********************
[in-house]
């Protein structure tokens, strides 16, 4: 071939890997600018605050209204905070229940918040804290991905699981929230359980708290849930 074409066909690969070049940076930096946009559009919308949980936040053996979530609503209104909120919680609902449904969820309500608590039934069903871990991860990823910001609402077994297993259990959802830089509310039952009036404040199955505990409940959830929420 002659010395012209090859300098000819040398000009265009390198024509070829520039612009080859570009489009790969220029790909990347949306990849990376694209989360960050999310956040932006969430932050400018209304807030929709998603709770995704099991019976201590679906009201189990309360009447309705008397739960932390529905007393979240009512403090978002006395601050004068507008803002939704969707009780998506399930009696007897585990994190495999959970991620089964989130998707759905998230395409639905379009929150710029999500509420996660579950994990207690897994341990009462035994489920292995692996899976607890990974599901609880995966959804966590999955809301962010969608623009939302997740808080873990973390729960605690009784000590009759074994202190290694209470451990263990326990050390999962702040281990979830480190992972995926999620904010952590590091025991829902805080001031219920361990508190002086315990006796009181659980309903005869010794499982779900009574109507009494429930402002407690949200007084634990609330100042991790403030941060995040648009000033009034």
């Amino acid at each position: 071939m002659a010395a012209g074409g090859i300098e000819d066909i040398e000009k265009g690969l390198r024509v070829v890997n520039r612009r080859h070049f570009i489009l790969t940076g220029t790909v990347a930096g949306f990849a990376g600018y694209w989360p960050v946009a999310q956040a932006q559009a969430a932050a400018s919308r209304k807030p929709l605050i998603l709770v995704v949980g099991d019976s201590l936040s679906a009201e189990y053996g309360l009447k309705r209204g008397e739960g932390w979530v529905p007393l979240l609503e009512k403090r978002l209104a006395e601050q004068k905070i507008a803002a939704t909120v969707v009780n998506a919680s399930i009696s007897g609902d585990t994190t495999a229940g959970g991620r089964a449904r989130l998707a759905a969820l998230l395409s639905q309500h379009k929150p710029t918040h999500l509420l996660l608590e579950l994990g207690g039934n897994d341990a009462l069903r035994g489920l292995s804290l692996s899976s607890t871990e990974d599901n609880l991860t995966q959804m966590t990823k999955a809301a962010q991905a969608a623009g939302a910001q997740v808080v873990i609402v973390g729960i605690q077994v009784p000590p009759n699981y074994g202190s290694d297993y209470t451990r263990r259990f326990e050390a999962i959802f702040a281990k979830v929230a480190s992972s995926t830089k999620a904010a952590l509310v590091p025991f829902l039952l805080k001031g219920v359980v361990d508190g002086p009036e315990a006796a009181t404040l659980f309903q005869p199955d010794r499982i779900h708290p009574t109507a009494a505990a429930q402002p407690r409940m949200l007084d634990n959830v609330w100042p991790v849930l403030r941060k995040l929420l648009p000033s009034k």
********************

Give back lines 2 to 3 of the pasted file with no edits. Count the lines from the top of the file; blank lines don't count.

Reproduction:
């Protein structure tokens, strides 16, 4: 071939890997600018605050209204905070229940918040804290991905699981929230359980708290849930 074409066909690969070049940076930096946009559009919308949980936040053996979530609503209104909120919680609902449904969820309500608590039934069903871990991860990823910001609402077994297993259990959802830089509310039952009036404040199955505990409940959830929420 002659010395012209090859300098000819040398000009265009390198024509070829520039612009080859570009489009790969220029790909990347949306990849990376694209989360960050999310956040932006969430932050400018209304807030929709998603709770995704099991019976201590679906009201189990309360009447309705008397739960932390529905007393979240009512403090978002006395601050004068507008803002939704969707009780998506399930009696007897585990994190495999959970991620089964989130998707759905998230395409639905379009929150710029999500509420996660579950994990207690897994341990009462035994489920292995692996899976607890990974599901609880995966959804966590999955809301962010969608623009939302997740808080873990973390729960605690009784000590009759074994202190290694209470451990263990326990050390999962702040281990979830480190992972995926999620904010952590590091025991829902805080001031219920361990508190002086315990006796009181659980309903005869010794499982779900009574109507009494429930402002407690949200007084634990609330100042991790403030941060995040648009000033009034």
């Amino acid at each position: 071939m002659a010395a012209g074409g090859i300098e000819d066909i040398e000009k265009g690969l390198r024509v070829v890997n520039r612009r080859h070049f570009i489009l790969t940076g220029t790909v990347a930096g949306f990849a990376g600018y694209w989360p960050v946009a999310q956040a932006q559009a969430a932050a400018s919308r209304k807030p929709l605050i998603l709770v995704v949980g099991d019976s201590l936040s679906a009201e189990y053996g309360l009447k309705r209204g008397e739960g932390w979530v529905p007393l979240l609503e009512k403090r978002l209104a006395e601050q004068k905070i507008a803002a939704t909120v969707v009780n998506a919680s399930i009696s007897g609902d585990t994190t495999a229940g959970g991620r089964a449904r989130l998707a759905a969820l998230l395409s639905q309500h379009k929150p710029t918040h999500l509420l996660l608590e579950l994990g207690g039934n897994d341990a009462l069903r035994g489920l292995s804290l692996s899976s607890t871990e990974d599901n609880l991860t995966q959804m966590t990823k999955a809301a962010q991905a969608a623009g939302a910001q997740v808080v873990i609402v973390g729960i605690q077994v009784p000590p009759n699981y074994g202190s290694d297993y209470t451990r263990r259990f326990e050390a999962i959802f702040a281990k979830v929230a480190s992972s995926t830089k999620a904010a952590l509310v590091p025991f829902l039952l805080k001031g219920v359980v361990d508190g002086p009036e315990a006796a009181t404040l659980f309903q005869p199955d010794r499982i779900h708290p009574t109507a009494a505990a429930q402002p407690r409940m949200l007084d634990n959830v609330w100042p991790v849930l403030r941060k995040l929420l648009p000033s009034k």